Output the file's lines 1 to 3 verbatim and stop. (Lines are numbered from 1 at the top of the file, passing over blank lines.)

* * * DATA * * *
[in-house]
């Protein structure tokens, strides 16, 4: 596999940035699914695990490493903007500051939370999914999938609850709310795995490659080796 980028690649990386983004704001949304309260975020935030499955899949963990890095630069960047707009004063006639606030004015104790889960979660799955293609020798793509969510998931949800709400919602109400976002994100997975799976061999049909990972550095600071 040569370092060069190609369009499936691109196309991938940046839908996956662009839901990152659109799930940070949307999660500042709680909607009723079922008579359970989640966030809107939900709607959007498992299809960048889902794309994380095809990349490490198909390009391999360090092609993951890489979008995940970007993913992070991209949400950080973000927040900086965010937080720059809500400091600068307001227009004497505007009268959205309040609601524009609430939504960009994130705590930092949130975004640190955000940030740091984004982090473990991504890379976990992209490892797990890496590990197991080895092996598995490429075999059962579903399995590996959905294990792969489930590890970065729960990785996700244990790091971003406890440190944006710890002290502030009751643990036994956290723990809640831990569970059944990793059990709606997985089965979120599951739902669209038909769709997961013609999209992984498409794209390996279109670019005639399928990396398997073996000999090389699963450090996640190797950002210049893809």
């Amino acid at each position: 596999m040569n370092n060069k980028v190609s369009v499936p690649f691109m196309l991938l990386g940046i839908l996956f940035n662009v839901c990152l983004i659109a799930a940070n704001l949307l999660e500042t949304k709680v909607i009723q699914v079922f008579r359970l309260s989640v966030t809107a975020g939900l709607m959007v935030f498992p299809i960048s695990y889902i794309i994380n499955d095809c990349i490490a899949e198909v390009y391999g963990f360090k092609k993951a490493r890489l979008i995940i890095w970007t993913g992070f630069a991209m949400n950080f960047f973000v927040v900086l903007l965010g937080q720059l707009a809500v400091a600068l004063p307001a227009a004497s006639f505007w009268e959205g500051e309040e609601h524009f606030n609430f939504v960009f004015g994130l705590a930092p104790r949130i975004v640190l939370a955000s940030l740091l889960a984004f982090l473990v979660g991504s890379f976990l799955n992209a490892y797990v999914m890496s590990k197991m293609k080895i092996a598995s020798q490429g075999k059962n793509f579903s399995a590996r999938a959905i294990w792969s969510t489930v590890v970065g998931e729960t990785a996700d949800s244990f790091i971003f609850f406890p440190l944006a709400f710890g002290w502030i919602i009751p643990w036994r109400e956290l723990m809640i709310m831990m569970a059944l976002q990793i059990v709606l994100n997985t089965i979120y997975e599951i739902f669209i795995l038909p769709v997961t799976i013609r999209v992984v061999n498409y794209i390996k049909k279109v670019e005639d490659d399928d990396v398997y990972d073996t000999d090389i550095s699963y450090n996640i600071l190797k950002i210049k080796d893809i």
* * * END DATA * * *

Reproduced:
[in-house]
């Protein structure tokens, strides 16, 4: 596999940035699914695990490493903007500051939370999914999938609850709310795995490659080796 980028690649990386983004704001949304309260975020935030499955899949963990890095630069960047707009004063006639606030004015104790889960979660799955293609020798793509969510998931949800709400919602109400976002994100997975799976061999049909990972550095600071 040569370092060069190609369009499936691109196309991938940046839908996956662009839901990152659109799930940070949307999660500042709680909607009723079922008579359970989640966030809107939900709607959007498992299809960048889902794309994380095809990349490490198909390009391999360090092609993951890489979008995940970007993913992070991209949400950080973000927040900086965010937080720059809500400091600068307001227009004497505007009268959205309040609601524009609430939504960009994130705590930092949130975004640190955000940030740091984004982090473990991504890379976990992209490892797990890496590990197991080895092996598995490429075999059962579903399995590996959905294990792969489930590890970065729960990785996700244990790091971003406890440190944006710890002290502030009751643990036994956290723990809640831990569970059944990793059990709606997985089965979120599951739902669209038909769709997961013609999209992984498409794209390996279109670019005639399928990396398997073996000999090389699963450090996640190797950002210049893809």
């Amino acid at each position: 596999m040569n370092n060069k980028v190609s369009v499936p690649f691109m196309l991938l990386g940046i839908l996956f940035n662009v839901c990152l983004i659109a799930a940070n704001l949307l999660e500042t949304k709680v909607i009723q699914v079922f008579r359970l309260s989640v966030t809107a975020g939900l709607m959007v935030f498992p299809i960048s695990y889902i794309i994380n499955d095809c990349i490490a899949e198909v390009y391999g963990f360090k092609k993951a490493r890489l979008i995940i890095w970007t993913g992070f630069a991209m949400n950080f960047f973000v927040v900086l903007l965010g937080q720059l707009a809500v400091a600068l004063p307001a227009a004497s006639f505007w009268e959205g500051e309040e609601h524009f606030n609430f939504v960009f004015g994130l705590a930092p104790r949130i975004v640190l939370a955000s940030l740091l889960a984004f982090l473990v979660g991504s890379f976990l799955n992209a490892y797990v999914m890496s590990k197991m293609k080895i092996a598995s020798q490429g075999k059962n793509f579903s399995a590996r999938a959905i294990w792969s969510t489930v590890v970065g998931e729960t990785a996700d949800s244990f790091i971003f609850f406890p440190l944006a709400f710890g002290w502030i919602i009751p643990w036994r109400e956290l723990m809640i709310m831990m569970a059944l976002q990793i059990v709606l994100n997985t089965i979120y997975e599951i739902f669209i795995l038909p769709v997961t799976i013609r999209v992984v061999n498409y794209i390996k049909k279109v670019e005639d490659d399928d990396v398997y990972d073996t000999d090389i550095s699963y450090n996640i600071l190797k950002i210049k080796d893809i």